Conceding that time — and ballots — had finally run out, Andrew Thomas formally conceded Tuesday he will not be the Republican nominee for attorney general.
The last results from the Secretary of State’s Office show state School Superintendent Tom Horne with a 902-vote edge over the former Maricopa County attorney. There are fewer ballots than that left to be verified.
Thomas, who had waged a ferocious campaign against Horne, declined to be interviewed. Instead, he issued a prepared statement.
“As I promised during the campaign, I hereby endorse him and wish him the best in the general election,’’ Thomas said.
That endorsement, however, come after months of Thomas calling Horne a “con man’’ who was barred from trading by the Securities and Exchange Commission. He also got Horne to admit he failed to report a bankruptcy filing as required on certain state forms.
All that could have Horne going into the general election race with a handicap against Democrat Felecia Rotellini. She is a former assistant attorney general and was the superintendent of the Department of Financial Institutions in the Napolitano administration.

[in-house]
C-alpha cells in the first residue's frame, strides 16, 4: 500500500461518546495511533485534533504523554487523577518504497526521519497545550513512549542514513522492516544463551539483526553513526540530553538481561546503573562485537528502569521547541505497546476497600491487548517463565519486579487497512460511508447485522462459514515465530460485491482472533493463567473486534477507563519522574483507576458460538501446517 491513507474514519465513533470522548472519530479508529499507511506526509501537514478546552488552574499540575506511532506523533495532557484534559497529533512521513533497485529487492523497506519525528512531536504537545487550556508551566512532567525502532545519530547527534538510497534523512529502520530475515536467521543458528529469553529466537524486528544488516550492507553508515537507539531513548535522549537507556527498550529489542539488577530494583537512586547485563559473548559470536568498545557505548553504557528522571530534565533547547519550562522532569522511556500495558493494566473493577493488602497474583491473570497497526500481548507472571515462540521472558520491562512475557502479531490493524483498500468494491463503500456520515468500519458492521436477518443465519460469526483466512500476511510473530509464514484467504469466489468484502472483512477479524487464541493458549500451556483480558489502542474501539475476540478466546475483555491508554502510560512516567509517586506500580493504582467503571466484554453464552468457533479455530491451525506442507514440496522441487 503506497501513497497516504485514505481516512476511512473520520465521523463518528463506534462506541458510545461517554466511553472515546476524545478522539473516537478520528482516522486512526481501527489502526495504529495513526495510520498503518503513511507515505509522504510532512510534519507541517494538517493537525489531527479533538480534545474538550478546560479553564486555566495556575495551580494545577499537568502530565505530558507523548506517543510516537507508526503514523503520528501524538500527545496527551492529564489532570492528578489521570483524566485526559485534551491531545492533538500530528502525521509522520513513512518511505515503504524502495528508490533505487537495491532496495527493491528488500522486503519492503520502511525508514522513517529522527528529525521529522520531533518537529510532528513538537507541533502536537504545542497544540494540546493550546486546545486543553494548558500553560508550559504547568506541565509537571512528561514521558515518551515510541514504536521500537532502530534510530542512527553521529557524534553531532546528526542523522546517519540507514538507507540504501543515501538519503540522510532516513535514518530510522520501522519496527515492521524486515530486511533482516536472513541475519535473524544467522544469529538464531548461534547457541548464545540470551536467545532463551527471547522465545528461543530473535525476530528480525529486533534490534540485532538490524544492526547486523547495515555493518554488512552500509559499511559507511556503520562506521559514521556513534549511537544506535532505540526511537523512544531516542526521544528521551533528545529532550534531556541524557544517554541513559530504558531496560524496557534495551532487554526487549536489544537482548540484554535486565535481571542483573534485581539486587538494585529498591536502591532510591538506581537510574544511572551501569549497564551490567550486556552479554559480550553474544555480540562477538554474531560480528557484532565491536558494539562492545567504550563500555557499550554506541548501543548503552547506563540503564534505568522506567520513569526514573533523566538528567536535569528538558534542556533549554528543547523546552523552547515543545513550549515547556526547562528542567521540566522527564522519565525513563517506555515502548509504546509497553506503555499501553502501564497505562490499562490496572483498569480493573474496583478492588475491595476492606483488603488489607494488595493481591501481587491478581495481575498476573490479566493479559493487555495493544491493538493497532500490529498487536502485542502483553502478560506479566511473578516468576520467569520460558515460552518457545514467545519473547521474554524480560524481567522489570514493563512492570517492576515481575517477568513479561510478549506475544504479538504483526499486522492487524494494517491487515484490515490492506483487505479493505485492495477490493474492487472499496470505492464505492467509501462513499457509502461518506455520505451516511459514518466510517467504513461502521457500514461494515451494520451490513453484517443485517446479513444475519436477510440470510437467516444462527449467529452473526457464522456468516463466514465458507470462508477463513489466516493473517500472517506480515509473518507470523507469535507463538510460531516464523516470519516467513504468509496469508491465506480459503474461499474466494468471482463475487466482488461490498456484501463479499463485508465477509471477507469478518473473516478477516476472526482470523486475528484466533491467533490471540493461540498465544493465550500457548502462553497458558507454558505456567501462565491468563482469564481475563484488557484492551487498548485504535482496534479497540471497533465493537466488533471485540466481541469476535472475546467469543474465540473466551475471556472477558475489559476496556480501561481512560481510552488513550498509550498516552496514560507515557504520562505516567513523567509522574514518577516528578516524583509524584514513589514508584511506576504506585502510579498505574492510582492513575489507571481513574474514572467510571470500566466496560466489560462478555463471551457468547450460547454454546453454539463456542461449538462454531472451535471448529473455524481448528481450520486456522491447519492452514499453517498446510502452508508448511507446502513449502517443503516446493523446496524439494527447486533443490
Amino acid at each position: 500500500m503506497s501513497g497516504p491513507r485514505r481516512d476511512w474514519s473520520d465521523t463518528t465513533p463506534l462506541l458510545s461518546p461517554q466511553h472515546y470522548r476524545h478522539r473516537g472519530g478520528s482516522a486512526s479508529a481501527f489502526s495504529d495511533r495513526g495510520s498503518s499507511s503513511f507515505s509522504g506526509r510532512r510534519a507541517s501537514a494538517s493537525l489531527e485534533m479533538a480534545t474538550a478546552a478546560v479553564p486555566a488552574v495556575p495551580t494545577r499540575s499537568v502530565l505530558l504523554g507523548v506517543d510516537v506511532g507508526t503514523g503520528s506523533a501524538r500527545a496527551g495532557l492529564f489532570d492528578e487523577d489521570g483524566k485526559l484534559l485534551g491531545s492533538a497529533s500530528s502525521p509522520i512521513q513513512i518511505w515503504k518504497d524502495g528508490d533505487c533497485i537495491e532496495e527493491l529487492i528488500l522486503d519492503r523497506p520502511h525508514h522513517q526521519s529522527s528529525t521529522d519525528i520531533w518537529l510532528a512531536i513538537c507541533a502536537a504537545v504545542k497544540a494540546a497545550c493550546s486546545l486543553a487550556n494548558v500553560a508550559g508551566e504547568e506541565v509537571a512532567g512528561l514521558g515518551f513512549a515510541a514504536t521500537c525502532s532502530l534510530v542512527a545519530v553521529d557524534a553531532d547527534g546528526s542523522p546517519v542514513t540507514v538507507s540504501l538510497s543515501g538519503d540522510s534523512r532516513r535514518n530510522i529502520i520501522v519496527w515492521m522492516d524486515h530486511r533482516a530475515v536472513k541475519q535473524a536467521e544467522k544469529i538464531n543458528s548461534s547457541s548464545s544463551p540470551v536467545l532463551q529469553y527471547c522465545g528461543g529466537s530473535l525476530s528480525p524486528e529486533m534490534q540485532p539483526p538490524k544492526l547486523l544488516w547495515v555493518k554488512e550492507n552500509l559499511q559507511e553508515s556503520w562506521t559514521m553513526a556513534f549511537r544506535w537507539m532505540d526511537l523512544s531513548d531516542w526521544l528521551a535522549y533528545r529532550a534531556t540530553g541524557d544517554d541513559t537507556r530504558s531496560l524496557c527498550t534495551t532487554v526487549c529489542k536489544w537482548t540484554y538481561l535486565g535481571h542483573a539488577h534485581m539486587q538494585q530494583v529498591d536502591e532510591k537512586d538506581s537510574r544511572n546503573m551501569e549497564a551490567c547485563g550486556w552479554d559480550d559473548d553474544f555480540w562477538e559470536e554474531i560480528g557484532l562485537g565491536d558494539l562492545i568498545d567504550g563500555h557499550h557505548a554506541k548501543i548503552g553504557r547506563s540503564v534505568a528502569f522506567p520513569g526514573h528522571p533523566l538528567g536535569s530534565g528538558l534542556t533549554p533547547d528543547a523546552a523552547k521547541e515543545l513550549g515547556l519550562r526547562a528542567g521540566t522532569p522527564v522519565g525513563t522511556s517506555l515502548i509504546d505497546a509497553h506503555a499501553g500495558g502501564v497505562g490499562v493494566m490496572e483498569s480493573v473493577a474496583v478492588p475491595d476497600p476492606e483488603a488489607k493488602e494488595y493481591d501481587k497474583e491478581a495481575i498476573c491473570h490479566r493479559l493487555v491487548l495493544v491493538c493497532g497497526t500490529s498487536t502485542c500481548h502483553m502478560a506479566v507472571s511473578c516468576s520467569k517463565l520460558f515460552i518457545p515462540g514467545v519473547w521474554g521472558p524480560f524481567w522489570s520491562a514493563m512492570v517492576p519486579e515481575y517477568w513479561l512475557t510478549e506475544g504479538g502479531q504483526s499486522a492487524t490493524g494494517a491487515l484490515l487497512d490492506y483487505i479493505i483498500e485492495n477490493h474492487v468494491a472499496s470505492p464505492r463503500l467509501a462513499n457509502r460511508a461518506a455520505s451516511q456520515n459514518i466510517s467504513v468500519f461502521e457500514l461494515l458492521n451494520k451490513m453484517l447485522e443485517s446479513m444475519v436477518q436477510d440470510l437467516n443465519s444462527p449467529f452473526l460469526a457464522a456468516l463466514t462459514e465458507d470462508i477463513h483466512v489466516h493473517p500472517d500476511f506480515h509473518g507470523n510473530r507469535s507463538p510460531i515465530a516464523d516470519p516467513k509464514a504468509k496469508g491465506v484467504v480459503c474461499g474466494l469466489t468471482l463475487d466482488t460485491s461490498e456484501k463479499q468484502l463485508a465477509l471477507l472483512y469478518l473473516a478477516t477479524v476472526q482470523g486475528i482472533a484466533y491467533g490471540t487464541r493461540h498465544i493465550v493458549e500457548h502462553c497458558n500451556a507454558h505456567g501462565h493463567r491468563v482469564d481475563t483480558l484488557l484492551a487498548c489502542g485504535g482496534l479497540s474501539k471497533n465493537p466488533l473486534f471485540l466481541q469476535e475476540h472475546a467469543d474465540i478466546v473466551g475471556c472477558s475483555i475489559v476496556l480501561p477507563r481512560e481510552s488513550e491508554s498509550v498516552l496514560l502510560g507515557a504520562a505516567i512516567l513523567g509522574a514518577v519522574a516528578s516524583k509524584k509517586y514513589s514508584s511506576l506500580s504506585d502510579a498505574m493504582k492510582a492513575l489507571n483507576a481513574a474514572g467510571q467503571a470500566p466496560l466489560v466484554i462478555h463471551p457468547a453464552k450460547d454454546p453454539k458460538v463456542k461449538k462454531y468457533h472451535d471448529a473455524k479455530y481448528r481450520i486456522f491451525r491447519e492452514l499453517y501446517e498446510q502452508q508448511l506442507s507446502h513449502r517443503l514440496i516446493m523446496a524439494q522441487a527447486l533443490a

Republicans hold the edge in voter registration in Arizona. But prior elections have shown that divisive Republican primaries in the attorney general’s race can result in the office going to a Democrat.
That’s what happened in the 1998 battle when John Kaites said Tom McGovern “has a record, not as a prosecutor but as a criminal’’ based on a marijuana arrest 15 years earlier, an arrest that was never prosecuted. It even included a TV commercial with a photo of McGovern that was doctored to show him behind bars and with a beard.
But Kaites subsequently admitted to Capitol Media Services that he “tried’’ marijuana while in high school. McGovern won the primary, only to lose to Democrat Janet Napolitano.